Time estimate: 90 min.

5.20. groupwork Design a Class for your Community Project

In lessons 5.1, 5.2, and 5.6, you were asked to design a class of your own choice that is relevant to your community. If you would like to do this activity as 1 lab project rather than a piece at a time at the end of each lesson, you can create your complete class here. Or you may choose to create a different class of your own here. You can work in pairs on this project.

  1. Make your own copy of this worksheet from the File menu. For question 1, brainstorm and ask people in your community what would be important or useful for them to track in a community organization or activity or to help your community. For example, you could create a Java class to keep track of community events, club activities, athletic games or statistics, community leaders, performers or performances, health tracking, or another subject of your choice.

  2. Come up with your class name for your community data-tracking class (it should be a category of people or things, not a specific person or thing). Come up with at least 3 instance variables that are attributes of things in that class. Think about what data type each variable should be. You can use the worksheet to design your class. Optionally, you may want to draw a UML class diagram for your class on paper or using app.diagrams.net or Creately.com (see tutorial on class diagrams).

5.20.1. Code your Class

  1. Create your class and its instance variables below.

  2. Add a constructor with 3 parameters to set all of the instance variables to the given parameters.

  3. Write a print() method that uses System.out.println to print out all the instance variables.

  4. Create accessor (get) methods for each of the instance variables.

  5. Create mutator (set) methods for each of the instance variables.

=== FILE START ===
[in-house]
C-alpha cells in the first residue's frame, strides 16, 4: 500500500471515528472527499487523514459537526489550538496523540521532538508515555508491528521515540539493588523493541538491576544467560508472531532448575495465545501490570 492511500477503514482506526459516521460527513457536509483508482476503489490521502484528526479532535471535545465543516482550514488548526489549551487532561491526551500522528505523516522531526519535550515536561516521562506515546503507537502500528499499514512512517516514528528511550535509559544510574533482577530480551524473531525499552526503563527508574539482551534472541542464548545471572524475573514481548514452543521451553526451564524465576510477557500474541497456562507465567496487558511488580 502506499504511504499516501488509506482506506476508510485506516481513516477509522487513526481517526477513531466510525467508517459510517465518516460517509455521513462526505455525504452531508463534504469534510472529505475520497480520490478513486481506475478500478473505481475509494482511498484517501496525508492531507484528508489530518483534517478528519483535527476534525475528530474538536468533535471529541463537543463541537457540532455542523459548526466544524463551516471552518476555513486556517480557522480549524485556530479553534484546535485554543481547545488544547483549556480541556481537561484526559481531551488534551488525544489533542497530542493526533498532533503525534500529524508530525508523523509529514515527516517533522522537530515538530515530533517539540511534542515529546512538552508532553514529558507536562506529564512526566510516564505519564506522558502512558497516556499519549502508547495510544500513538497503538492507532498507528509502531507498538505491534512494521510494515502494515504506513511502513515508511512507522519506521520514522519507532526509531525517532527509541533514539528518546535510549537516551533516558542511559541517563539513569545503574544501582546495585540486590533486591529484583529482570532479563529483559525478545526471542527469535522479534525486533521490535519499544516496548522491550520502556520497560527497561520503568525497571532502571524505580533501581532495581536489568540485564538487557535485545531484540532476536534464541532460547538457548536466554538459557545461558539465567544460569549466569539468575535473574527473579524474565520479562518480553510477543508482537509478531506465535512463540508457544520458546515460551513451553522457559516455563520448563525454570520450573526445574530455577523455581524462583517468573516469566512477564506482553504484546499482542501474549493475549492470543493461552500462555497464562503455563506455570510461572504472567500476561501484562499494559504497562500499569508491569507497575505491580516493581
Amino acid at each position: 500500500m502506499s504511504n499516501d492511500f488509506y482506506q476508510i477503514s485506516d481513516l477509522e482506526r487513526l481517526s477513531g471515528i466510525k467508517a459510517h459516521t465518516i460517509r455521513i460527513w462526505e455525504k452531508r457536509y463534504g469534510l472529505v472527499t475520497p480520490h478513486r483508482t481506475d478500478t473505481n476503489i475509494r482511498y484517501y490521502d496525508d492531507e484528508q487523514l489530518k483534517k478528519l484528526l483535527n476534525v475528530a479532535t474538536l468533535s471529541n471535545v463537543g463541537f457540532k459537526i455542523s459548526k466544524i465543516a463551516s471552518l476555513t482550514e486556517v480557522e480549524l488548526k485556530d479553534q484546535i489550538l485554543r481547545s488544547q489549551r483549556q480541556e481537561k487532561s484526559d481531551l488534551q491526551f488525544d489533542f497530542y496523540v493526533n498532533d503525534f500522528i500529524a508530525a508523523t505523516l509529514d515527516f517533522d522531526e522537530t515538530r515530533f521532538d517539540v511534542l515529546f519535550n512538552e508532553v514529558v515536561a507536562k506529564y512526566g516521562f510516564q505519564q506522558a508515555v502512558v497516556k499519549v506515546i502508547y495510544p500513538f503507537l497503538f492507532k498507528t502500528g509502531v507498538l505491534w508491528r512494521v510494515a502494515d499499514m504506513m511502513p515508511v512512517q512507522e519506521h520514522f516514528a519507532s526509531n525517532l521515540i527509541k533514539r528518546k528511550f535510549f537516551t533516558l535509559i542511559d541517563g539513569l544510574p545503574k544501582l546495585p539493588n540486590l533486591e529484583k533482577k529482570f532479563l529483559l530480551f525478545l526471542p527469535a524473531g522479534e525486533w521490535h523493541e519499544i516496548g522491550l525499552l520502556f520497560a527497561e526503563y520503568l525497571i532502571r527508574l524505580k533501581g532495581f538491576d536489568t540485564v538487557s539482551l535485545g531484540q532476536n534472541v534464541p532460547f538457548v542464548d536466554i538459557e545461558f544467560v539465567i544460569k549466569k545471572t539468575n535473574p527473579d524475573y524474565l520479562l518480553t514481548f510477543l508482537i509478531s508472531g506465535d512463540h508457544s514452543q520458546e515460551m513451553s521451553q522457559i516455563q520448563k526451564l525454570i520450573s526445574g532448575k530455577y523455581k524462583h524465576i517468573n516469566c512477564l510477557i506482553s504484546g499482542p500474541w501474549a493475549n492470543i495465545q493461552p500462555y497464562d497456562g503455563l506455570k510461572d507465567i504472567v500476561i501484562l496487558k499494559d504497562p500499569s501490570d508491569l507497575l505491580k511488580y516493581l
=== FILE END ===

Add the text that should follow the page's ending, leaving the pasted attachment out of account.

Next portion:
6. Create a toString method that returns all the information in the instance variables.

  7. Write an additional method for your class that takes a parameter. For example, there could be a print method with arguments that indicate how you want to print out the information, e.g. print(format) could print the data according to an argument that is “plain” or “table” where the data is printed in a table drawn with dashes and lines (|).

  8. Write a main method that constructs at least 2 objects of your class using the constructor and then calls all of the methods that you created above to test them.

Design your class for your community below.

You will continue this project in Unit 6 in lessons 6.1-6.3 to create an array of objects using your class.

5.20.2. Optional Swing GUI

An optional additional project is to build a GUI (graphical user interface) for your class (GUIs are not on the AP exam). Here’s a Java Swing Example on repl and below that sets up a JFrame with JTextfields, JLabels, and a JButton. It calls a special method called addActionListener where you can put the code to be executed when you click on the button. This program prints out the entered data into a file, although more advanced systems would use a database. You can fork this project in replit or copy the code to your local computer to design an input form for your class. You can uncomment the code in the actionlistener that prints the entered data into a file. To learn more about Java Swing, click on the different Swing components in the left navigation column of https://www.javatpoint.com/java-swing.

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